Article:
Python vs Ruby

Mike Meyer mwm at
Fri Oct 21 04:12:50 CEST 2005

"bonono at" <bonono at> writes:
> I am not sure your intention but I think there isn't a one language
> fits all situation here.

Very true.

> C/C++ - for linux kernel hacking etc., many library out there still use
> it
> python - generic stuff
> SQL - nothing beats it for many business apps
> haskell - a language to train my brain
> javascript - Web front end
> other than haskell and SQL, the others are more or less the same to me
> so getting familiar with them is not too difficult.

There are actually lots of good "train your brain" type
languages. Members of the LISP family, for instance, to learn what you
can do with lists, and also for how cool a real macro facility can
be. I happen to like Scheme, but that's just me. APL, for learning you
can do with arrays. SNOBOL for old-school string processing and
pattern matching. Icon for what you can do with failure. Eiffel for
what you can do with objects and DbC. CLU for duck typing with
declerations. Prolog for what you can do without writing commands. Oz
includes a nice combination of a lot of these things.

The best ones have a book associated with them that teaches general
programming practices using said language as an example - and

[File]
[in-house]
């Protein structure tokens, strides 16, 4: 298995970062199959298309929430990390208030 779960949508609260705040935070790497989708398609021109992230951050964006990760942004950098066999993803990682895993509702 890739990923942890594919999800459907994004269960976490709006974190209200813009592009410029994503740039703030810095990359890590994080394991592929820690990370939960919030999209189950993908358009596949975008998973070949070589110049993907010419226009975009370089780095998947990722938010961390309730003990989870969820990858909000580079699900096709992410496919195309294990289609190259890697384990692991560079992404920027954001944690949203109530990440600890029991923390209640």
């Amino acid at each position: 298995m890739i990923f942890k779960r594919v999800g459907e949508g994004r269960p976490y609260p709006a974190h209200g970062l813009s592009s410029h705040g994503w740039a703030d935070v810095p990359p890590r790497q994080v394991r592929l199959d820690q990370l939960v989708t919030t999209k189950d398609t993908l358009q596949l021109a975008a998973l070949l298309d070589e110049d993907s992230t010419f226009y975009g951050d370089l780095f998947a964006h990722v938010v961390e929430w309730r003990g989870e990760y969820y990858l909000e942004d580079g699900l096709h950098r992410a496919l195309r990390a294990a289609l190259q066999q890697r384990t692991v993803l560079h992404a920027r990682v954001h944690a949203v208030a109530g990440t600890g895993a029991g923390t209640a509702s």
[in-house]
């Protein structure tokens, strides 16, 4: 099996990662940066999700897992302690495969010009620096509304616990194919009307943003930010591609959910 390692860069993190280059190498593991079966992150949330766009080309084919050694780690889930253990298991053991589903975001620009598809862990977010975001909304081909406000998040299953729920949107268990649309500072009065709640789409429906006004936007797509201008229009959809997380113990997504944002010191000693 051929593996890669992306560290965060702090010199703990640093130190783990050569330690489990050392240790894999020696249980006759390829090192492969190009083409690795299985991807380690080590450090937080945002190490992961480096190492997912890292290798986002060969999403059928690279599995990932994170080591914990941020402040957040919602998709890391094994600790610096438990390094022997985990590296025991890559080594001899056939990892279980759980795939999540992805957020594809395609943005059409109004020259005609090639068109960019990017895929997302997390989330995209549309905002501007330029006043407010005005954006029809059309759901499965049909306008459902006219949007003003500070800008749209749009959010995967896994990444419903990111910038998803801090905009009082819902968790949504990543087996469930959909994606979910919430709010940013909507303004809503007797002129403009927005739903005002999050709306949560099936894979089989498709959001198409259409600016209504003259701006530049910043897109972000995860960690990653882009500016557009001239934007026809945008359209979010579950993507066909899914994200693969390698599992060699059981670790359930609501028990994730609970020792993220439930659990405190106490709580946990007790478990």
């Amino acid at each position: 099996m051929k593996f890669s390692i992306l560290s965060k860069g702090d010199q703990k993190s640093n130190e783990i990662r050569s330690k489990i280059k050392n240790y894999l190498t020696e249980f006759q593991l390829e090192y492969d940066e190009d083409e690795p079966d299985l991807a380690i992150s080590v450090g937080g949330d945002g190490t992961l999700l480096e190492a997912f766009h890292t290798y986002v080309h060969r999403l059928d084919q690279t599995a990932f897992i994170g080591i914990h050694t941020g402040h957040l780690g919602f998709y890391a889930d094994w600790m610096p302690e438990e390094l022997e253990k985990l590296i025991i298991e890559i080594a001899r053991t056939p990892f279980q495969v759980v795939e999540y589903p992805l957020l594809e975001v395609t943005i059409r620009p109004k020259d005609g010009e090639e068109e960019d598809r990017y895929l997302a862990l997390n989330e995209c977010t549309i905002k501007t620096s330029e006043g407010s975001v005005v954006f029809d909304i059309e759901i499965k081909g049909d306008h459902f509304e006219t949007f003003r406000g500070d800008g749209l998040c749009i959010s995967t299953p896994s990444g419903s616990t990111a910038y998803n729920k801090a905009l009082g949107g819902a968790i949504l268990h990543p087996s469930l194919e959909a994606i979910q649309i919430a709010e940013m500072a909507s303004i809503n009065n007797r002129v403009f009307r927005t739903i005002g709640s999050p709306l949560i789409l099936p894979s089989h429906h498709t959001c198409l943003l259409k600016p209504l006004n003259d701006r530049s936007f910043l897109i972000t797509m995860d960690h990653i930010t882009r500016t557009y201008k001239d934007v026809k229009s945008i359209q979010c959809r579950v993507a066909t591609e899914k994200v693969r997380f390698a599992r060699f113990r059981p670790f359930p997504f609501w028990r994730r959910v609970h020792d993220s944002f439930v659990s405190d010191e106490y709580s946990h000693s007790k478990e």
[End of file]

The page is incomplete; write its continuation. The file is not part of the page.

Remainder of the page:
hopefully does a good job of it. I've only got four of those:

Scheme: Structure and Interpretation of Computer Programs, by Abelson,
Sussman and Sussman. Commonly called SICP. Available online at <URL: >.

Oz: Concepts, Techniques and Models of Computer Programming, by Van
Roy and Haridi. Sometimes shortened to "The Oz book." Read more about
it at <URL: >.

Eiffel: Object Oriented Software Construction, by Bertrand
Meyer. Referred to as OOSC. Read more about it at <URL: >.

LISP: On LISP, by Paul Graham. Download it at <URL: >.

The first three are books about programming that happen to use a
specific language that supports the techniques the authors want to
discuss. On LISP on the other hand is more about what's unique about
LISP programming, at least when compared to more conventional
languages. A lot of what's good about LISP is also good about Python,
so a lot of what he has to say carries over into Python. It's also the
only place to get a thorough look at LISP macro programming, which
knowledge does *not* carry over into Python - but you'll understand
why people ask for macros in Python :-).

If you know of some book/language pair that you think everyone would
benefit from reading, I'd be interested in hearing about them.

Mike Meyer <mwm at>
Independent WWW/Perforce/FreeBSD/Unix consultant, email for more information.

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